New OSP crime lab up and running
PENDLETON, Ore. (AP) — The new Oregon State Police crime lab in Pendleton is open and running.
Calvin Davis is the forensic scientist in charge of the lab at 612 Airport Road, practically next door to the local command for Oregon State Police and the headquarters of the Pendleton Police Department. He said the building is a significant upgrade from the old office space on the 700 block of Southwest Emigrant Avenue.
He stopped short of calling that place "makeshift," but noted the old building was better suited for typical office work than it was the demands of a crime laboratory. Stepping into the new chemistry section, for example, he said, feels not only more comfortable but a good deal safer.
State police had options for converting other buildings and spaces into a crime lab, but each came with big downsides. Blue Mountain Community College offered to provide space at its Pendleton campus. Making the lab secure, however, would have been a significant issue.
State police decided to pay about $4.5 million to design and build a new lab. The construction began last August and wrapped in the spring.
"We moved in on May 15," Davis said, "but it took us awhile to get up and going and set everything up."
Some of that was due to the typical nature of moving across town. But Davis said a forensic laboratory takes more than plugging equipment into outlets. He said the scientific equipment the lab depends on had to go through calibrations and verification to ensure it worked.
The lab staff also have found a few things that need a bit more work, such as a blemish here or a sticky drawer there. Contractors are making those fixes, but Davis said there have been no major repairs.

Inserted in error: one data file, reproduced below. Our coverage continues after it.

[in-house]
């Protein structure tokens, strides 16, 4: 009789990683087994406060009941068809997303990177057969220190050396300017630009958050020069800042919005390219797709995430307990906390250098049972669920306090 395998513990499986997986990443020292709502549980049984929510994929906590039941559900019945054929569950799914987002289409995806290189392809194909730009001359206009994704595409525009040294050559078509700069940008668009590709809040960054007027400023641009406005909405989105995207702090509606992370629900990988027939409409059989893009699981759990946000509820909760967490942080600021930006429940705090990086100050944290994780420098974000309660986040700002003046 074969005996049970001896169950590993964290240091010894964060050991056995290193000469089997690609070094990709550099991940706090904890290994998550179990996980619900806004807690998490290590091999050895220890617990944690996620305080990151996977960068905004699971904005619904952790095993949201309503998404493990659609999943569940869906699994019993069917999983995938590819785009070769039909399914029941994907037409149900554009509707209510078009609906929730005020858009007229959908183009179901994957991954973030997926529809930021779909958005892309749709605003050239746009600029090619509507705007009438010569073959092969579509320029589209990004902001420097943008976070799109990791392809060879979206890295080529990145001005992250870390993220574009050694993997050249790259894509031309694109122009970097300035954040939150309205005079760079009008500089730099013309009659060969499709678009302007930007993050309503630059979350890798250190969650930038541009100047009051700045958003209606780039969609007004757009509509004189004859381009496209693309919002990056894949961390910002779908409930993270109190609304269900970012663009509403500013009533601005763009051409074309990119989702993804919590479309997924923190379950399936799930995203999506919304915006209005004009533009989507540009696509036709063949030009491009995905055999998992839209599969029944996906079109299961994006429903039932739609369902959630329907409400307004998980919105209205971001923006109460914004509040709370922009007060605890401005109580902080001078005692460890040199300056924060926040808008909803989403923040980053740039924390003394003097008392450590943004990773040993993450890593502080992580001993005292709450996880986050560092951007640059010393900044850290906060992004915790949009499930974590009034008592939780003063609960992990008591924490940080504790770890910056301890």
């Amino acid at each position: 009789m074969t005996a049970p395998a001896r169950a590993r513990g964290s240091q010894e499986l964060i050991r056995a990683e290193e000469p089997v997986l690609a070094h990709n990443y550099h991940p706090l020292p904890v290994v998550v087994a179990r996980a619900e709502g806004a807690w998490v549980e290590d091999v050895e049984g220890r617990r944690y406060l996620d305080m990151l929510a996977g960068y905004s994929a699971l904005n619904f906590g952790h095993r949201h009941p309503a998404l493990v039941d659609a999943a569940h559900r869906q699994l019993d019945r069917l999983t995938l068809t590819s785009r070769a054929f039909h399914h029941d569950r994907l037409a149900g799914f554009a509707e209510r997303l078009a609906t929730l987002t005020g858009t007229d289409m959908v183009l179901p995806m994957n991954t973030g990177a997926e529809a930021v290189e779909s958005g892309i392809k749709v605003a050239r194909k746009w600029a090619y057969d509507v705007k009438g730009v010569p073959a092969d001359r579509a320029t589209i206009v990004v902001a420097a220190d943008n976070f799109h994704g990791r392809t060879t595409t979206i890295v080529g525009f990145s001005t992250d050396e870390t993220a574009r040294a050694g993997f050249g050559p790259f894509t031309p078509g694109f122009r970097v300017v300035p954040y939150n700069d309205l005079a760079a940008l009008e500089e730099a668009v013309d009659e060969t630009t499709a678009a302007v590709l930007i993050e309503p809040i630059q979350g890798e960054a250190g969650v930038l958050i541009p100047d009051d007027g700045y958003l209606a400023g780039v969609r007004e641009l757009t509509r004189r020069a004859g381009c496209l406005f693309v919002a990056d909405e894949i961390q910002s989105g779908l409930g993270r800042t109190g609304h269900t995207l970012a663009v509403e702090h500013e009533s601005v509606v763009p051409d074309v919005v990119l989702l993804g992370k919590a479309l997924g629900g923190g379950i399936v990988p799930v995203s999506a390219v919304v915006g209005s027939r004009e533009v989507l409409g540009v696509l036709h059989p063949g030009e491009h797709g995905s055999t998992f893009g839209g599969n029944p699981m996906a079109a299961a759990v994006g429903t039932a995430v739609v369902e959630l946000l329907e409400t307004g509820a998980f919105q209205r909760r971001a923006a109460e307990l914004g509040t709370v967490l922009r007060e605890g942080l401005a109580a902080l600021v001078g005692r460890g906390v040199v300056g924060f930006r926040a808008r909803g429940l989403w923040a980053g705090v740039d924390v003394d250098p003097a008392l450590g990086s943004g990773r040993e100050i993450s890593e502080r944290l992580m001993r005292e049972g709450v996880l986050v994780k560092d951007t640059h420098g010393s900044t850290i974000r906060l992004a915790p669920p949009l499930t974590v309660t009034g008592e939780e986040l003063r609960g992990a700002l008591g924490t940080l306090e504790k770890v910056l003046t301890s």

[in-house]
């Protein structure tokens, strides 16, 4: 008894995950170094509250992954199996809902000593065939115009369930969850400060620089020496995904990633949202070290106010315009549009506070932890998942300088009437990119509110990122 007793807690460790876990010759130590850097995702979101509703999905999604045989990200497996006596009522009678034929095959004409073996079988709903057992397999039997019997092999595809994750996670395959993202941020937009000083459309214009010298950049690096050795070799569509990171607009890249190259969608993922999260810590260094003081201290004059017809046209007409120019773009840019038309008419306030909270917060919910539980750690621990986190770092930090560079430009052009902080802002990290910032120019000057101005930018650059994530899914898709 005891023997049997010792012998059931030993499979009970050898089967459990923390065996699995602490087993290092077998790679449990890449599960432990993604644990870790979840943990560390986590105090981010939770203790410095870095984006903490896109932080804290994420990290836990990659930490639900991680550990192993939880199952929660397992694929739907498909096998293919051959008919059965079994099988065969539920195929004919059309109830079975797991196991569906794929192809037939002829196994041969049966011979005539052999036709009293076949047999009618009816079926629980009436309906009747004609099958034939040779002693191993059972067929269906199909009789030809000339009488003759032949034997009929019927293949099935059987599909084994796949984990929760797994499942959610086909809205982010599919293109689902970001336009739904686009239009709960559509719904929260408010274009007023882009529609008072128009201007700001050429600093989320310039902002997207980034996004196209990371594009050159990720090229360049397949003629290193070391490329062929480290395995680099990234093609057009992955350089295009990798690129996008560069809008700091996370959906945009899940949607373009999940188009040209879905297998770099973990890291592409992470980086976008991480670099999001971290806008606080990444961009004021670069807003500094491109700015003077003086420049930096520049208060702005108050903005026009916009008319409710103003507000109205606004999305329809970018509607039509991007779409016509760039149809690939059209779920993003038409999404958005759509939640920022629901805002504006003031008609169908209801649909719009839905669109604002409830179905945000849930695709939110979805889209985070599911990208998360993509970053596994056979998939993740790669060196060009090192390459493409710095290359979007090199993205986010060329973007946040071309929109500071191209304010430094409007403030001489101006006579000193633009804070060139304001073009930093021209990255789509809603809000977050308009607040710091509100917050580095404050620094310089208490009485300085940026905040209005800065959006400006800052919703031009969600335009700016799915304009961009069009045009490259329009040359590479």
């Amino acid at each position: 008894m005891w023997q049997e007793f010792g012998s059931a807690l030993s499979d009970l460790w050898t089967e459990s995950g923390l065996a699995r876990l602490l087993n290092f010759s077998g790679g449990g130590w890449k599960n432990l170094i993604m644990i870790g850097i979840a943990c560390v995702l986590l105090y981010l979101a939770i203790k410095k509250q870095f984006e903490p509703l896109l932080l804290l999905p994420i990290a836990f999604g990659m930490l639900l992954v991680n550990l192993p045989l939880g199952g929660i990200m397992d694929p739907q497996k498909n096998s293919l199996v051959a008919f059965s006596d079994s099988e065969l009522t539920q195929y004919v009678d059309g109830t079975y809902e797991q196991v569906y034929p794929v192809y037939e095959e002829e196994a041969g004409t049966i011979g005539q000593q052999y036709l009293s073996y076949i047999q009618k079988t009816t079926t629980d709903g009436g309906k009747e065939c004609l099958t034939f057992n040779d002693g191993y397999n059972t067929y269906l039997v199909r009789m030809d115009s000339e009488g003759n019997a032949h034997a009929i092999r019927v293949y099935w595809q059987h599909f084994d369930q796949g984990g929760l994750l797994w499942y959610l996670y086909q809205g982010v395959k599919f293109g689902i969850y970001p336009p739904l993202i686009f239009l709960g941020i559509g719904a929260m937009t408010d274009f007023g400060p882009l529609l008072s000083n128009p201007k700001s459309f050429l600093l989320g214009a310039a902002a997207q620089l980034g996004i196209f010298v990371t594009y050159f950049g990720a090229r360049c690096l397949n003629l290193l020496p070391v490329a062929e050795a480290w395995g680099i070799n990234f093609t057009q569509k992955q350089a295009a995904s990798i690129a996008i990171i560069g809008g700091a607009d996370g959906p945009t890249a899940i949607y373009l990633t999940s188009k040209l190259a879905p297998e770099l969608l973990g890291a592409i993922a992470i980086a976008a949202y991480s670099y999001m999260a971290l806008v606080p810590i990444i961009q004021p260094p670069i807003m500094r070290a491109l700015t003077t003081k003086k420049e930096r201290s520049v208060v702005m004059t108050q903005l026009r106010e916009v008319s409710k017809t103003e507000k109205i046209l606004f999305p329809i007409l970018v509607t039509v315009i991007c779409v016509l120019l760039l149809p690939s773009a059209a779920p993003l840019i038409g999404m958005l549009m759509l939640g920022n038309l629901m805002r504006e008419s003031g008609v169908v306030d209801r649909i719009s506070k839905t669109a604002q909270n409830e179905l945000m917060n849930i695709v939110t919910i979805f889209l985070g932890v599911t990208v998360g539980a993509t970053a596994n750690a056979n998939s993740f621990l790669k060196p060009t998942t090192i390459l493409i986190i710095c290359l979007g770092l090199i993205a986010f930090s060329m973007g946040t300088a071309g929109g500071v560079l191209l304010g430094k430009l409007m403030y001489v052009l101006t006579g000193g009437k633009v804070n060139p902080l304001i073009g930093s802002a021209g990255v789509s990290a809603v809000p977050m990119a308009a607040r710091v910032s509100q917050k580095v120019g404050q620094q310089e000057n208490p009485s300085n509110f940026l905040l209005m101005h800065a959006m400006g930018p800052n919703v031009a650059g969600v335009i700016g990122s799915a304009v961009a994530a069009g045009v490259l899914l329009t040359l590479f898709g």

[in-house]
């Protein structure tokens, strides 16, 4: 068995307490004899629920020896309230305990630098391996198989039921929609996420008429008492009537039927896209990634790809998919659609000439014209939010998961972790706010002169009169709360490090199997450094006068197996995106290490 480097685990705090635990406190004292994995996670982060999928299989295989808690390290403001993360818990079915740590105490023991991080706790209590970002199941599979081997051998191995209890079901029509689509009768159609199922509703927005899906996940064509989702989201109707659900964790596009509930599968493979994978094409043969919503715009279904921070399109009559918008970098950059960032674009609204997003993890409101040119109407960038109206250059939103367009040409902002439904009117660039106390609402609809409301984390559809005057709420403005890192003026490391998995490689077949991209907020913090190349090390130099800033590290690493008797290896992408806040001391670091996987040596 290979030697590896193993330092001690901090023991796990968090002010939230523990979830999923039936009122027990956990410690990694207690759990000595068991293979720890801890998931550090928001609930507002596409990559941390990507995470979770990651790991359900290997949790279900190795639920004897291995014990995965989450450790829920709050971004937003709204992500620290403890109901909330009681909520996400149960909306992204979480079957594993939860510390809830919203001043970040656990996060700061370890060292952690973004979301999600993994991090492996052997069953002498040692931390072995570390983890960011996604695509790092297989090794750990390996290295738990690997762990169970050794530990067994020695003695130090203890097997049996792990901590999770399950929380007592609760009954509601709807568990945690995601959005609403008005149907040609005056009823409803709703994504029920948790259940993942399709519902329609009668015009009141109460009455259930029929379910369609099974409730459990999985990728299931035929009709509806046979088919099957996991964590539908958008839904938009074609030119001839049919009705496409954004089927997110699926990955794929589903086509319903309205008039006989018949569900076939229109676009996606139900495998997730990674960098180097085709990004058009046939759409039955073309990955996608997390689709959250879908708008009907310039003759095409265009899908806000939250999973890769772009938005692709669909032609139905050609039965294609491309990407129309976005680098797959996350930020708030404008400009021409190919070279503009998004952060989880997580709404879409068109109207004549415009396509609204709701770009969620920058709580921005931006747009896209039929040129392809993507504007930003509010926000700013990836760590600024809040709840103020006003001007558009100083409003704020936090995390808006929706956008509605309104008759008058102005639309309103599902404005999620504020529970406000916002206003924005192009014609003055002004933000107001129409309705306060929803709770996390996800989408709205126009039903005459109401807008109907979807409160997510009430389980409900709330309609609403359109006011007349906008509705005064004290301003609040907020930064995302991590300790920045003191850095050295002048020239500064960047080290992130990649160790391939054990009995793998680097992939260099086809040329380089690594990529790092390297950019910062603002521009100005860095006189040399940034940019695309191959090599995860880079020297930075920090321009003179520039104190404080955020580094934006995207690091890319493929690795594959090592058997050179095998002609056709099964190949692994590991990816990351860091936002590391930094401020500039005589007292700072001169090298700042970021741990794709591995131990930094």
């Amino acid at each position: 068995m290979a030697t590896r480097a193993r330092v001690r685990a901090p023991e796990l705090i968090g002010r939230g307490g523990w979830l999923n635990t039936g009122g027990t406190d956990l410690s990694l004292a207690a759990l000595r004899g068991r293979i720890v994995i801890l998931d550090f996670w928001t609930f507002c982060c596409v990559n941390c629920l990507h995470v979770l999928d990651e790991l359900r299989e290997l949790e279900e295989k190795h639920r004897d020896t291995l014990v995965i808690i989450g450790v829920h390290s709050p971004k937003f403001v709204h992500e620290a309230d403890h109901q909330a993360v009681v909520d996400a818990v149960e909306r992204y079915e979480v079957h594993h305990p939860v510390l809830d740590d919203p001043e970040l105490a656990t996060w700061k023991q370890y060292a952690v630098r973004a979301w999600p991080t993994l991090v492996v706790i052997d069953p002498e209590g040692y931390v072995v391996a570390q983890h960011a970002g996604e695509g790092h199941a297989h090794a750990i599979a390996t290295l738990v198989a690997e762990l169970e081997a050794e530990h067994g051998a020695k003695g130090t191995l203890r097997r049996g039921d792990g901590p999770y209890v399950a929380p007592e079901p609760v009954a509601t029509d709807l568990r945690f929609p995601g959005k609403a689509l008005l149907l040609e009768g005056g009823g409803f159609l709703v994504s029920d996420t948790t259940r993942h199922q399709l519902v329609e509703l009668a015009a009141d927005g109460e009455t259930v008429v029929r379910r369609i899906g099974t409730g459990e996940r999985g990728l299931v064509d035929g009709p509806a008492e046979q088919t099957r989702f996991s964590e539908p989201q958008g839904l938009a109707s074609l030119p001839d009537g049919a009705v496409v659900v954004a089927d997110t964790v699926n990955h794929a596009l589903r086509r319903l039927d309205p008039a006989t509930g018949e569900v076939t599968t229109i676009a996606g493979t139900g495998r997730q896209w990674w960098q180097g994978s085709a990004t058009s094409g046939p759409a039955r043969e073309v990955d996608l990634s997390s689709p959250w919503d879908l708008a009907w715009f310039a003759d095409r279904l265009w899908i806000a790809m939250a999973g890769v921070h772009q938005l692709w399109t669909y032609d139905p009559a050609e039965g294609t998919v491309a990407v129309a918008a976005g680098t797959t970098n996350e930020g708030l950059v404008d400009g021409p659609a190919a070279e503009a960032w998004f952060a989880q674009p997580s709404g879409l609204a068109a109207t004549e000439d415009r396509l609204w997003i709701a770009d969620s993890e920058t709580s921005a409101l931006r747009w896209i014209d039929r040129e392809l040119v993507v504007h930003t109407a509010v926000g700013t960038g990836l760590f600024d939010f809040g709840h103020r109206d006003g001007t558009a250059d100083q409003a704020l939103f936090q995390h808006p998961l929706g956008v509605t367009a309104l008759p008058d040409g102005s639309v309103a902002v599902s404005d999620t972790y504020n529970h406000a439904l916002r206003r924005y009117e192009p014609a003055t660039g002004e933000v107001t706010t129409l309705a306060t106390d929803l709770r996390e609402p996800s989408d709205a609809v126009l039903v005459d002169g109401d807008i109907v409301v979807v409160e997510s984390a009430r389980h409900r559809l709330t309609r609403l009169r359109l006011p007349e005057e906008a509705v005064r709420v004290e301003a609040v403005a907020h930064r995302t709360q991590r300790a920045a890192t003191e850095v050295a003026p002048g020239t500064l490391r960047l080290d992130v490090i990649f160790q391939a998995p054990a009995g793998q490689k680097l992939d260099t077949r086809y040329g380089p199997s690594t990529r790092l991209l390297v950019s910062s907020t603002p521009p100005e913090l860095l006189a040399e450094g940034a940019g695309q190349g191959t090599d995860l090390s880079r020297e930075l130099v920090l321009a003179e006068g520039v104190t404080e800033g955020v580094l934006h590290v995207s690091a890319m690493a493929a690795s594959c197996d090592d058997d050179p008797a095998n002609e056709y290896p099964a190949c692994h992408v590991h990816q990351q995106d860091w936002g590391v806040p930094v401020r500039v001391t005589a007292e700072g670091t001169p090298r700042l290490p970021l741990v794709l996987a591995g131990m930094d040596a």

Local law enforcement remain keen on having the lab nearby.
Hermiston police chief Jason Edmiston said it sure beats having to deliver evidence to the OSP lab in Bend or even to La Grande, where state police considered moving the local lab. Umatilla County's population also has the greatest demand for an evidence team, he said, and the staff in Pendleton are top notch.
Pendleton police chief Stuart Roberts said the investment should signal the end to regular talk of cutting funding for the lab or yanking it out of the county. He said he argued year in and out to keep the lab in town since donning chief bars 17 years ago.
Like Edmiston, he praised the lab staff for the work it does, from gathering evidence in the field to prescreening DNA. He also said the shiny jewel of a new lab could entice young forensic scientists to relocate and stick around Pendleton.